Photo Credits:

DePauw LCCN2007662121  by Ashley Van Haeften is licensed under the Creative Commons 2.0 Genric.

DePauw 1837 and DePauw University by Rovergirl88 belongs to the Public Domain.

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  1. Thanks for this helpful perspective. Looking forward to having Megan around campus next year.

  2. Donovan, your article perfectly sums up my own thoughts on this issue. As a DePauw student, and local, I have found this issue to be atypical of normal college/town dynamics. I would find it very hard to believe that any Bloomington resident would resent IU or, even better yet, that any South Bend resident would resent Notre Dame. But here, we experience the opposite. Countless Greencastle residents have come to resent DePauw and for no concrete reason. Of course, there are the unfortunate moments when locals experience the apathy of DePauw’s residents, but most students are thoughtful, level headed individuals. But there are two sides to every encounter, so when locals scream “sausage fest” or “sluts” on drive bys through campus on occasion, it is hard to develop meaningful relationships. I’ll be honest, I was apart of that camp at one point in the past. But the truth of the matter is that DePauw, like you said and I have believed for so long, is the solution–not the problem. Here are just some of the ways that we help the community. Firstly, greek life always sponsors numerous philanthropic events that raise funds for domestic abuse, healthcare, and sexual assault prevention, just to name a few, while also coordinating events that center upon community service. Secondly, the institution itself has attracted and created local businesses while cooperating with others in order for students to get involved with helping out the local economy (as you’ve already stated). And thirdly, but most importantly, DePauw has students who are willing to volunteer in local schools and who create educational programs that could help out aspiring college-bound students. Just this past sememster, the School of Music constructed an educational building on the square devoted to helping out aspiring musicians in the community by providing instrumental and vocal lessons, a venue for performing, and a stage for the both sides to really get to know each other. The professors are also more than willing to help out by inviting local high schoolers into their classrooms in order to truly prepare them for higher education. I personally benefited the most from this experience and have found that DePauw really does have the tools needed to make a difference in the community, and its been using these tools extensively. But while we have both given concrete evidence as to how DePauw is an asset, it really doesn’t matter when only one side is reaching out. It’s up to the community to make an effort, because it takes both sides to make a difference. Maybe one day the “DePauw Bubble” can burst and allow for better engagement between the two sides. I may be an optimist, but I think that goal is attainable.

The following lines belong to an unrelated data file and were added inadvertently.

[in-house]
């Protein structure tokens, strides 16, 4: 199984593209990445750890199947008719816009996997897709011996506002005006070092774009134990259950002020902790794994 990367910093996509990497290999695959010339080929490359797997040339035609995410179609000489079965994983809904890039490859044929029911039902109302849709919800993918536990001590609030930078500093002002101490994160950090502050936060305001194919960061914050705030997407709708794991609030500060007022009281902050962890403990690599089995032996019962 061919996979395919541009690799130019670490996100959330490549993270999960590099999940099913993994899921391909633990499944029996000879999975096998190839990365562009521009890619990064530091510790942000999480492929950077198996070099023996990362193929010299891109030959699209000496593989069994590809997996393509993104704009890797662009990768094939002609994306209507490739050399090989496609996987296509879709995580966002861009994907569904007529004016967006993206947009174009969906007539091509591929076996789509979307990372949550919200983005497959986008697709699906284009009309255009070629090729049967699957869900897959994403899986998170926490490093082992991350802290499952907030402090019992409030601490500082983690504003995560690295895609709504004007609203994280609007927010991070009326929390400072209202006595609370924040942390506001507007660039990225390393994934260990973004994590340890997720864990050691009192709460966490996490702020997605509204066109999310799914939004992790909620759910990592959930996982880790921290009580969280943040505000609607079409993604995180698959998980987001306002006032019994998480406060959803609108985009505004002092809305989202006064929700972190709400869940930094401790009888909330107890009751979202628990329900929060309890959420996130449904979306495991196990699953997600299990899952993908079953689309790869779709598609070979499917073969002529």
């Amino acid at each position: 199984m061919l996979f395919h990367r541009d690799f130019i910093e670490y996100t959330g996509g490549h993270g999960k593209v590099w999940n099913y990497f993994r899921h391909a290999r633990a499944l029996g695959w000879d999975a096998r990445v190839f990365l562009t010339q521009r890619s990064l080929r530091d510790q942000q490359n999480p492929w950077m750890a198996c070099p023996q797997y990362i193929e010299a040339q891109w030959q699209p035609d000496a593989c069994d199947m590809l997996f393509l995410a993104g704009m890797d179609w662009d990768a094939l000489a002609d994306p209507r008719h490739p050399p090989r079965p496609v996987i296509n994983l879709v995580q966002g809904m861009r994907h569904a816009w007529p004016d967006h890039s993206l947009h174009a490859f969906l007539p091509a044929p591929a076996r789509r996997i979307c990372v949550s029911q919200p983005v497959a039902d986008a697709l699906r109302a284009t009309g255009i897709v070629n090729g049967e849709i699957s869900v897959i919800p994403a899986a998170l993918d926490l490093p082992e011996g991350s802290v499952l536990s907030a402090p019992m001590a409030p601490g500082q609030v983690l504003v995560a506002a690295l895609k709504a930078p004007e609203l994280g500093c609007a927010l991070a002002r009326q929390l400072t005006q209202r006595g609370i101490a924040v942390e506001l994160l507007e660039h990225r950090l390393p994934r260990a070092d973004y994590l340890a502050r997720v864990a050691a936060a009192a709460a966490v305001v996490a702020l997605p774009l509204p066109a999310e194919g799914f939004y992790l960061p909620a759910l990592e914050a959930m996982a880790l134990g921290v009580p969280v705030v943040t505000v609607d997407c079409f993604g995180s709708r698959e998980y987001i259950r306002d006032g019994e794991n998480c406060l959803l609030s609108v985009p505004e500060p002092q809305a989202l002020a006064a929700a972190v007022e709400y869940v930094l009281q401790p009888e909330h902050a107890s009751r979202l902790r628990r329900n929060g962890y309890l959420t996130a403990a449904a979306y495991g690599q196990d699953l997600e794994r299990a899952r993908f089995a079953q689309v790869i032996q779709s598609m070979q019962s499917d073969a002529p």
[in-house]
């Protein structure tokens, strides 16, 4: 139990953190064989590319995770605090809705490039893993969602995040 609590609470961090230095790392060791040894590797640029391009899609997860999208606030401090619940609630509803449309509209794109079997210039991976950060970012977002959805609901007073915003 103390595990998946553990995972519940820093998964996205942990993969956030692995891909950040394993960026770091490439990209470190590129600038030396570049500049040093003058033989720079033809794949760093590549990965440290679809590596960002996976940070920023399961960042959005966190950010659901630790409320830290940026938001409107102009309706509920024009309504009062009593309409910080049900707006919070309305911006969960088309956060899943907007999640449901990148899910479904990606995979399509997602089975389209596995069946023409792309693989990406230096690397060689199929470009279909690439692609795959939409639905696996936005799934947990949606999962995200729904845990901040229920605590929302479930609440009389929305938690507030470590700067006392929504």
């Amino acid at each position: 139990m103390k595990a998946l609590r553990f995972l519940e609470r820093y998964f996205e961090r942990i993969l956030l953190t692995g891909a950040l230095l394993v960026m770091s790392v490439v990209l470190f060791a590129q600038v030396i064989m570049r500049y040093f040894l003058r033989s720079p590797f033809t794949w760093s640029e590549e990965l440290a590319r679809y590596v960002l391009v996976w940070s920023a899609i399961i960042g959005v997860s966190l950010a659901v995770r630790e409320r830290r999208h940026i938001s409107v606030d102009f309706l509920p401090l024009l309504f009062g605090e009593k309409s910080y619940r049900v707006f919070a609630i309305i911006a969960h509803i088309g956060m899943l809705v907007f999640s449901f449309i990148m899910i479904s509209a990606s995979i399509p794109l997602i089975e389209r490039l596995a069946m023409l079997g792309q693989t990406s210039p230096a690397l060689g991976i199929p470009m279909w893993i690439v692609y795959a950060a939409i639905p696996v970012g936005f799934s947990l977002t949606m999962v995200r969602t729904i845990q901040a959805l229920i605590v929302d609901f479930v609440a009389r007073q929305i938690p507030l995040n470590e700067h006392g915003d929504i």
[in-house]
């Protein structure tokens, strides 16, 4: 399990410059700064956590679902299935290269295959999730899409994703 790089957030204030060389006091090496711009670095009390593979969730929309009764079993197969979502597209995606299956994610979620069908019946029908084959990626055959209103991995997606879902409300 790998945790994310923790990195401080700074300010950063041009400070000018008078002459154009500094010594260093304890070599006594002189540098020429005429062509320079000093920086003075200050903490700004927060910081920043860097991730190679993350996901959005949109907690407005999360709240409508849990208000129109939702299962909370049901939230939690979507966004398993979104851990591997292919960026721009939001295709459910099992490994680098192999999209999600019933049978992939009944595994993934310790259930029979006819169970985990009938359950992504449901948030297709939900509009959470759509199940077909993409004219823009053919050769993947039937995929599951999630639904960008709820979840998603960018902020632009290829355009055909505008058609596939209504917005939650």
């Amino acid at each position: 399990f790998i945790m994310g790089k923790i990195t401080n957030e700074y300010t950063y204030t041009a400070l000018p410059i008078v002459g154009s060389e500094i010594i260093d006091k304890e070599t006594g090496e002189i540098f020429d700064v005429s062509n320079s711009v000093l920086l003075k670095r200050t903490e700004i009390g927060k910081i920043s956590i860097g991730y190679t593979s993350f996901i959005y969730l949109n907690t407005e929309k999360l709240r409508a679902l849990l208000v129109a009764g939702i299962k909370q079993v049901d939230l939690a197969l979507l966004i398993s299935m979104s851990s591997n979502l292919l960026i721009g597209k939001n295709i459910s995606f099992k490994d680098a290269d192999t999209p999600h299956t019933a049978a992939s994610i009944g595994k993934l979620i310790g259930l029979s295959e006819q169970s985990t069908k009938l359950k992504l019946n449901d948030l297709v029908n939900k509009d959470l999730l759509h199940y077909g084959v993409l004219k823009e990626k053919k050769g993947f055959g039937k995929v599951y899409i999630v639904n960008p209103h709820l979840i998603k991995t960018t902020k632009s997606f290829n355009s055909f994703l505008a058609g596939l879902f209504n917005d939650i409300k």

P.S. If Megan hasn’t done so already, I would recommend signing her up for a tour of DePauw while shadowing a student to get a feel for what a normal day is like for most students, and she should consider staying overnight to see what dorm life is like as well. She made a great choice.

    P.S.S. Keep doing what you’re doing, you’re the best teacher around and do the best for preparing your students for their lives after high school. We’ve all never forgotten your impact in our lives and I can tell that you’re only getting better by tackling issues that could make a difference. I think that this article is the first step you’ve taken in connecting the two communities, and it could be one of the most consequential events to happen in the community if you keep with it and succeed. Thanks for everything and good luck.